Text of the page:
One of the great mysteries in biology is how the many different cell types that make up our bodies are derived from a single cell and from one DNA sequence, or genome. We have learned a lot from studying the human genome, but have only partially unveiled the processes underlying cell determination. The identity of each cell type is largely defined by an instructive layer of molecular annotations on top of the genome – the epigenome – which acts as a blueprint unique to each cell type and developmental stage. Unlike the genome the epigenome changes as cells develop and in response to changes in the environment. Defects in the factors that read, write and erase the epigenetic blueprint are involved in many diseases. The comprehensive analysis of the epigenomes of healthy and abnormal cells will facilitate new ways to diagnose and treat various diseases, and ultimately lead to improved health outcomes.
A collection of 41 coordinated papers now published by scientists from across the International Human Epigenome Consortium (IHEC) sheds light on these processes, taking global research in the field of epigenomics a major step forward. A set of 24 manuscripts has been released as a package in Cell and Cell Press-associated journals, and an additional 17 papers have been published in other high-impact journals.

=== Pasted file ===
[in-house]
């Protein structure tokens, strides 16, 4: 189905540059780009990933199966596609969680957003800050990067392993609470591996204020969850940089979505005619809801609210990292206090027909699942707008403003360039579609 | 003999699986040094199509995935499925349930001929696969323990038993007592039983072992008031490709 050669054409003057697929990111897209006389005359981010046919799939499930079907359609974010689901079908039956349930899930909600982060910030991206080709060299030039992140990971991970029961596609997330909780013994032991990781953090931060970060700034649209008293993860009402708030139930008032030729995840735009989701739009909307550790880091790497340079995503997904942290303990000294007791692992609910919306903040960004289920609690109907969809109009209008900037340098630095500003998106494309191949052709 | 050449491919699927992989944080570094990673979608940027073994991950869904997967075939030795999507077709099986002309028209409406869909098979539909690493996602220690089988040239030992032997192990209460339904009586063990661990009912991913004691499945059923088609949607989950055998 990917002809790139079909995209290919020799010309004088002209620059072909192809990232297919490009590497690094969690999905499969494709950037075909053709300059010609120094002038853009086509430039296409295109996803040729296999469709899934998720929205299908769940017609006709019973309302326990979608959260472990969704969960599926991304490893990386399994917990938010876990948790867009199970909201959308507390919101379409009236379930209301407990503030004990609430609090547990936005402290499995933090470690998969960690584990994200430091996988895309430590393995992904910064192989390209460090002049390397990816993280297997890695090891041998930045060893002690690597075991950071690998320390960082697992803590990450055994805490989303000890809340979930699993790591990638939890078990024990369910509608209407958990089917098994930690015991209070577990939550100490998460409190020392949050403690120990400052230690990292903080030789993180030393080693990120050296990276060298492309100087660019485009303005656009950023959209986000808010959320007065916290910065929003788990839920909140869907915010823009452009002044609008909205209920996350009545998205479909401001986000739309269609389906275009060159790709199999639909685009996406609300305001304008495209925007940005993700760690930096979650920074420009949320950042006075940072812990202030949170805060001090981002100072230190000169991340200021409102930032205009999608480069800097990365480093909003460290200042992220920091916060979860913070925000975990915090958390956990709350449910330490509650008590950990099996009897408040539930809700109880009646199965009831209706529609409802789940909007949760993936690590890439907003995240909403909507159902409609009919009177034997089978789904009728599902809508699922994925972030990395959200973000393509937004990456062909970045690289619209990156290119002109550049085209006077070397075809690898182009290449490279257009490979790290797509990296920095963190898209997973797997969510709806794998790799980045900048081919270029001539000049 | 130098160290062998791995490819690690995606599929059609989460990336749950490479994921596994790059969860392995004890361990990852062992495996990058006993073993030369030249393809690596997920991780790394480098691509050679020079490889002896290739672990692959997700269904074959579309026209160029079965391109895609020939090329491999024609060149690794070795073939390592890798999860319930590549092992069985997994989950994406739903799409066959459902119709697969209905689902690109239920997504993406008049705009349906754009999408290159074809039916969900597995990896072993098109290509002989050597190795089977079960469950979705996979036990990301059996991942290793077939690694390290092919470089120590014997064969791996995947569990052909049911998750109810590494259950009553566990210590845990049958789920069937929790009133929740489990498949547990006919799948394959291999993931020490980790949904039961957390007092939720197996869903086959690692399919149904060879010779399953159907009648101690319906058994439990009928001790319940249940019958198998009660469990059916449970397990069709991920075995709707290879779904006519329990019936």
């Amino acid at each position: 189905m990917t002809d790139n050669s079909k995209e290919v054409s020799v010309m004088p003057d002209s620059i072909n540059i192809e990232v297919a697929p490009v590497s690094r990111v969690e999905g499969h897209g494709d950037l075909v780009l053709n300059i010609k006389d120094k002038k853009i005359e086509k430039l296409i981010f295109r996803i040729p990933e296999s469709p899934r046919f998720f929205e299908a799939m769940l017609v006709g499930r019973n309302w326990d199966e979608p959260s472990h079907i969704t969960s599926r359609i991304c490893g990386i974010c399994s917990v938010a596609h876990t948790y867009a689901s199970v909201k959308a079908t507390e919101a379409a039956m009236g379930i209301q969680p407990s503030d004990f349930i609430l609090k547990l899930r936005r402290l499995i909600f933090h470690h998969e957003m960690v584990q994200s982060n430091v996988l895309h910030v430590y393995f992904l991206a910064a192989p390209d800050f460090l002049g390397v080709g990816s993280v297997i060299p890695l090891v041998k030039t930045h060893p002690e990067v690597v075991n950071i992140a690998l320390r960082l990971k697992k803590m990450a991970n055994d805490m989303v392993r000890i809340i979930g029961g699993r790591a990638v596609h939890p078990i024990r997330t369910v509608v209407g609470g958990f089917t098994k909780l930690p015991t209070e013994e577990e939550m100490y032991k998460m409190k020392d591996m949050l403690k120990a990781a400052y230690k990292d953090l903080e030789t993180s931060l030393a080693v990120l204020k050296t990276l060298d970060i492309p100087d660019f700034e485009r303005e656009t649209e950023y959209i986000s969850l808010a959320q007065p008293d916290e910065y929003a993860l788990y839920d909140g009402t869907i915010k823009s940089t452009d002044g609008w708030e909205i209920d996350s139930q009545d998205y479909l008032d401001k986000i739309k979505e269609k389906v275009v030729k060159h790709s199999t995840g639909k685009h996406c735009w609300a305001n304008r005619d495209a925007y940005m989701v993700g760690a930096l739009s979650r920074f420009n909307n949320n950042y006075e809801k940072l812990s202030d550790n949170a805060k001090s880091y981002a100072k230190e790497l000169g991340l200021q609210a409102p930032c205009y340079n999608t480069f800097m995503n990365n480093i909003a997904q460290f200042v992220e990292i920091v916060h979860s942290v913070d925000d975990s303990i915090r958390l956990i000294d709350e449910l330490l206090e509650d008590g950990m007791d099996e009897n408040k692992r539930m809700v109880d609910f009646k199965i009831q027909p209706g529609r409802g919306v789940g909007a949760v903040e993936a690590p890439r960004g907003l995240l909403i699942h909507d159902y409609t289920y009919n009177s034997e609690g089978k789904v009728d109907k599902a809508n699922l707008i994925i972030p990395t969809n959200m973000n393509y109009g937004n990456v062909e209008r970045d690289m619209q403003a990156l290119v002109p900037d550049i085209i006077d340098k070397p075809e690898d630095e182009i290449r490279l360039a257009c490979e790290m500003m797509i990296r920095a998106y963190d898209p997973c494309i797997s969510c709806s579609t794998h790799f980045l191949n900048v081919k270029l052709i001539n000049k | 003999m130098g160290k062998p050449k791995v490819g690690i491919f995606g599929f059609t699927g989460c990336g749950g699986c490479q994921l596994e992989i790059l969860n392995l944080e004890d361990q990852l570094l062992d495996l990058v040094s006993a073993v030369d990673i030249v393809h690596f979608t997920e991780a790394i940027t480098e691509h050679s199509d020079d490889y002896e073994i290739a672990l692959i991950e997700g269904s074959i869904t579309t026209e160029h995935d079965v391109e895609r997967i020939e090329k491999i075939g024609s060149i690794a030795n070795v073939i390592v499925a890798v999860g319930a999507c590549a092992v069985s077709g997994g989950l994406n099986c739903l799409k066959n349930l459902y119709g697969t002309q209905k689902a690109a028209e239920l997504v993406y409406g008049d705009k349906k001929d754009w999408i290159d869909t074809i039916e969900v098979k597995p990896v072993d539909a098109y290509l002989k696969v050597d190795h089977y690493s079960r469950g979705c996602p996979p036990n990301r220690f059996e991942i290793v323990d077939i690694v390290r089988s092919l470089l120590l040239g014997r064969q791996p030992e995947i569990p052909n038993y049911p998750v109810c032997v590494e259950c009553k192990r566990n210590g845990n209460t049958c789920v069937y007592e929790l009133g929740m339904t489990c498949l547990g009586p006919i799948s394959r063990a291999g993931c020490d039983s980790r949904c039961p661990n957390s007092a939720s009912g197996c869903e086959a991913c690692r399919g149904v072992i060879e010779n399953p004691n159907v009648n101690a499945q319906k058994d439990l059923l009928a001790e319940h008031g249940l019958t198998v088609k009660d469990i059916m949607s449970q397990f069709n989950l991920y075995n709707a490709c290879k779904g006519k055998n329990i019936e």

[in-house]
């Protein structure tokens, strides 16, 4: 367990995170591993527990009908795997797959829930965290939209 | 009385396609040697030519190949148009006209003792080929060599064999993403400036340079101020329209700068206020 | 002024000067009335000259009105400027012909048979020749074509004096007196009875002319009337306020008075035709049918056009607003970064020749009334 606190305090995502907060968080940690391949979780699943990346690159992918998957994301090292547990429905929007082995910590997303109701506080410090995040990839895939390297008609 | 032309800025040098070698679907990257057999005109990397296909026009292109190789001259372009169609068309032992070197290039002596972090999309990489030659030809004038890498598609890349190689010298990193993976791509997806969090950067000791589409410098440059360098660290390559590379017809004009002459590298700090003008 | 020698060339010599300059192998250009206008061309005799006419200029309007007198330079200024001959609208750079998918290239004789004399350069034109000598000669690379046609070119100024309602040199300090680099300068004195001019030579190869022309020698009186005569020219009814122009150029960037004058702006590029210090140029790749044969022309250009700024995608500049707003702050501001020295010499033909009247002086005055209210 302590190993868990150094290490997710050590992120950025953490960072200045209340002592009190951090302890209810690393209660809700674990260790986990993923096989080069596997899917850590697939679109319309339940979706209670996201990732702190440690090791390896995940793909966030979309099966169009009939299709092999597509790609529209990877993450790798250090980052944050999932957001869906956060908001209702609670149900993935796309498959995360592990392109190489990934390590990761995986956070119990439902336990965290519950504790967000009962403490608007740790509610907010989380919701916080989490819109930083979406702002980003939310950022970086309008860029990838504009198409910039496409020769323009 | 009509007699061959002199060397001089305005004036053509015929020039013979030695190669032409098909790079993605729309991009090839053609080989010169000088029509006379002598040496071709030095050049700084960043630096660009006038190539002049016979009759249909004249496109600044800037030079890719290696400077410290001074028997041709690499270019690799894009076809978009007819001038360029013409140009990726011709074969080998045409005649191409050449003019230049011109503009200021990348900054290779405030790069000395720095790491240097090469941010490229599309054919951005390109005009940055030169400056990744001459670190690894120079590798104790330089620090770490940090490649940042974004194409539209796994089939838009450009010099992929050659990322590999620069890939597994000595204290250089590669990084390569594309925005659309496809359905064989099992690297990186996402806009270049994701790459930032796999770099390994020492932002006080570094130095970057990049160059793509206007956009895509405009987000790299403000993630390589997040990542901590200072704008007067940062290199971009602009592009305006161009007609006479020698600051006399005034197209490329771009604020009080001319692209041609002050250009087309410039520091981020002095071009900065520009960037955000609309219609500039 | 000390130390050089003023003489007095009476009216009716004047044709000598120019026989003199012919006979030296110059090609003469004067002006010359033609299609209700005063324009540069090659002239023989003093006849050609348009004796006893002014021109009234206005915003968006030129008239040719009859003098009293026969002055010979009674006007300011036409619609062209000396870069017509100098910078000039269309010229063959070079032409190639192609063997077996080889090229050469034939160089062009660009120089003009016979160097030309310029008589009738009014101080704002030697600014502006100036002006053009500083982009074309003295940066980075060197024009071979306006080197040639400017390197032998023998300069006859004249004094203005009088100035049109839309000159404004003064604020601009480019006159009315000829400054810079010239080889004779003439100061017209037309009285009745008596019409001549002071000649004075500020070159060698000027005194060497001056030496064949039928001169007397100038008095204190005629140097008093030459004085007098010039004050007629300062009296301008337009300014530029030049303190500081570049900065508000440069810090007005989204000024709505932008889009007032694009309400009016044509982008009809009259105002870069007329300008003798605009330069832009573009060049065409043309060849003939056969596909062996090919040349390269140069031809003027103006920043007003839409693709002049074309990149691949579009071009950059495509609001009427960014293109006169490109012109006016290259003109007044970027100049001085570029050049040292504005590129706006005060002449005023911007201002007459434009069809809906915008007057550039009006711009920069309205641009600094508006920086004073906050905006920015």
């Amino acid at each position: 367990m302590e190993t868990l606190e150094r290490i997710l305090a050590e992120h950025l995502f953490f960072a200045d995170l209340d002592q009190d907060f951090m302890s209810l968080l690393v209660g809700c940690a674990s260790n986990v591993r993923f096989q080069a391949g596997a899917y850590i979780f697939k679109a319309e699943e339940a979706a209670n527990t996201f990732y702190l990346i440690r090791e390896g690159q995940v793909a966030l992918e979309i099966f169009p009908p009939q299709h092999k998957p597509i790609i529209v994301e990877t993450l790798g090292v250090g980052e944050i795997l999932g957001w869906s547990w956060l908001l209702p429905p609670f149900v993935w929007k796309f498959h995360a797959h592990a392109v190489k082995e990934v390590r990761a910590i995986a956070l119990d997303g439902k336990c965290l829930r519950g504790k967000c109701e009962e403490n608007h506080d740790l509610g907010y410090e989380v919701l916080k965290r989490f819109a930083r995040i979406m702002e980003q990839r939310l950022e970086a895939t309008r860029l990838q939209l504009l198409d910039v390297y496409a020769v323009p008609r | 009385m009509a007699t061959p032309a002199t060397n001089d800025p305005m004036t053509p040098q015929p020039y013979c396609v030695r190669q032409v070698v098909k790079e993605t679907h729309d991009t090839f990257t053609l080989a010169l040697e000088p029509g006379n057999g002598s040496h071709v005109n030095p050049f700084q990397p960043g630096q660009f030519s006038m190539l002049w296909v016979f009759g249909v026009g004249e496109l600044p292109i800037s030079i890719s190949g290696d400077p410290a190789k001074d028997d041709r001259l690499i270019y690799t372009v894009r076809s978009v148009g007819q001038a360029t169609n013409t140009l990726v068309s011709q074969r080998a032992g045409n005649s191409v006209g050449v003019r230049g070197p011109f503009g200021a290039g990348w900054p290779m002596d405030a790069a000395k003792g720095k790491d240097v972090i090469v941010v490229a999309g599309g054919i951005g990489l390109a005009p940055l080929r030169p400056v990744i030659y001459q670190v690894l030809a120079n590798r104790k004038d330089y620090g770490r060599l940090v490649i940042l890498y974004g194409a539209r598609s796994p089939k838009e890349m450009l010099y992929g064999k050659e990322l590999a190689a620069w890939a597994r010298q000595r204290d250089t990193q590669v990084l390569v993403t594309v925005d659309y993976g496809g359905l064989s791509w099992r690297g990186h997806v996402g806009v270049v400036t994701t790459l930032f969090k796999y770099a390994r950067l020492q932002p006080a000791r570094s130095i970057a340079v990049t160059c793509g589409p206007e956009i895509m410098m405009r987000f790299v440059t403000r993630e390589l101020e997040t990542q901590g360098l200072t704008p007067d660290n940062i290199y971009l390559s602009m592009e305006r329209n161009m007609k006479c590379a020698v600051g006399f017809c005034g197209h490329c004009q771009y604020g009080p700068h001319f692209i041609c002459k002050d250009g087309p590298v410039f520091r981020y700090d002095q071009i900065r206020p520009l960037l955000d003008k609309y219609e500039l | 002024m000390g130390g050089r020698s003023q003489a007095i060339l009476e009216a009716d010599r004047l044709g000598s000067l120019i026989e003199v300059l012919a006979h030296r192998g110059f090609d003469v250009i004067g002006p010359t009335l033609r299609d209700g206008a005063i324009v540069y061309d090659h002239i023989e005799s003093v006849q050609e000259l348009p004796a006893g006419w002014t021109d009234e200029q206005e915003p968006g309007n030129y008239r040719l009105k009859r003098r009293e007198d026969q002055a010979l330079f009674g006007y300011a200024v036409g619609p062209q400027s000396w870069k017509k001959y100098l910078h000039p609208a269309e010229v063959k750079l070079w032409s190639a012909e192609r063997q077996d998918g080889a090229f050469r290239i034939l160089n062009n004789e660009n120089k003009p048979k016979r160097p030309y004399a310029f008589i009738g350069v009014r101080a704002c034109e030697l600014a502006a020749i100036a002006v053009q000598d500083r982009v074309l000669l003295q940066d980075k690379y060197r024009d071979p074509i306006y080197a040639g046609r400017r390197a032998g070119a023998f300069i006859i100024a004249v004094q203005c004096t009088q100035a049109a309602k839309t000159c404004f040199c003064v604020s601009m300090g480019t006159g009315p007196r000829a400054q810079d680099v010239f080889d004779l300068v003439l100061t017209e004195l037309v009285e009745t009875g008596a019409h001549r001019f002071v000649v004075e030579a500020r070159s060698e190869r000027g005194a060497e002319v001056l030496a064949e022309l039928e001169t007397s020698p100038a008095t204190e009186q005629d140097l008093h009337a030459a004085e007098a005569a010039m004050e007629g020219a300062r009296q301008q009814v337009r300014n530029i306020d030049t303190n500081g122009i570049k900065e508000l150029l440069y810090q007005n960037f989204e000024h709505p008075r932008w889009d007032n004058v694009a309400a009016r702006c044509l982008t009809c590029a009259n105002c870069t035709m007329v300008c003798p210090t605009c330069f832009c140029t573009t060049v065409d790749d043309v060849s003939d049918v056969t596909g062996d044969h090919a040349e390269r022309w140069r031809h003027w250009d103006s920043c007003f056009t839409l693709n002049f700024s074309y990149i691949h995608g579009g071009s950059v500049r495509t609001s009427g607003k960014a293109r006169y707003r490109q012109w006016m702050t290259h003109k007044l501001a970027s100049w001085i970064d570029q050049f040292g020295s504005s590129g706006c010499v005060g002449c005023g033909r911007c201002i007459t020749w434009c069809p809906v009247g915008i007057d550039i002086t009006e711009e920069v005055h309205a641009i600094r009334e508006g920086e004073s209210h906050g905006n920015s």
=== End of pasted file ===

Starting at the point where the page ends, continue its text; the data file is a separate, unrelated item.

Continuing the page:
These papers represent the most recent work of IHEC member projects from Canada, the European Union, Germany, Japan, Singapore, South Korea, and the United States. The collection of publications showcases the achievements and scientific progress made by IHEC in core areas of current epigenetic investigations.
The role of the CNAG
The Centro Nacional de Análisis Genómico has actively participated in these key research findings leading one of the studies published today and coauthoring several other papers.
In particular, the study led by CNAG researchers and published in Cell Reports, maps a specific aspect of the epigenome: DNA methylation. This is one of the several epigenetic mechanisms that drives cells to develop into different cell identities even though their origin is genetically identical cells.
The researchers analyzed the global development of DNA methylation patterns in healthy and diseased cells and found out that cancer cells lose the tight control of DNA methylation seen in normal cells.
Summarizing, the results of this study give us insights into mechanisms of normal development and, by comparison, what goes wrong at an epigenetic level in disease. A better understanding of these epigenetic changes in illness will lead to more effective treatment strategies tailored to the genetic profile of each patient. The information of this study could potentially be used to guide the use of DNA demethylating agents in therapy.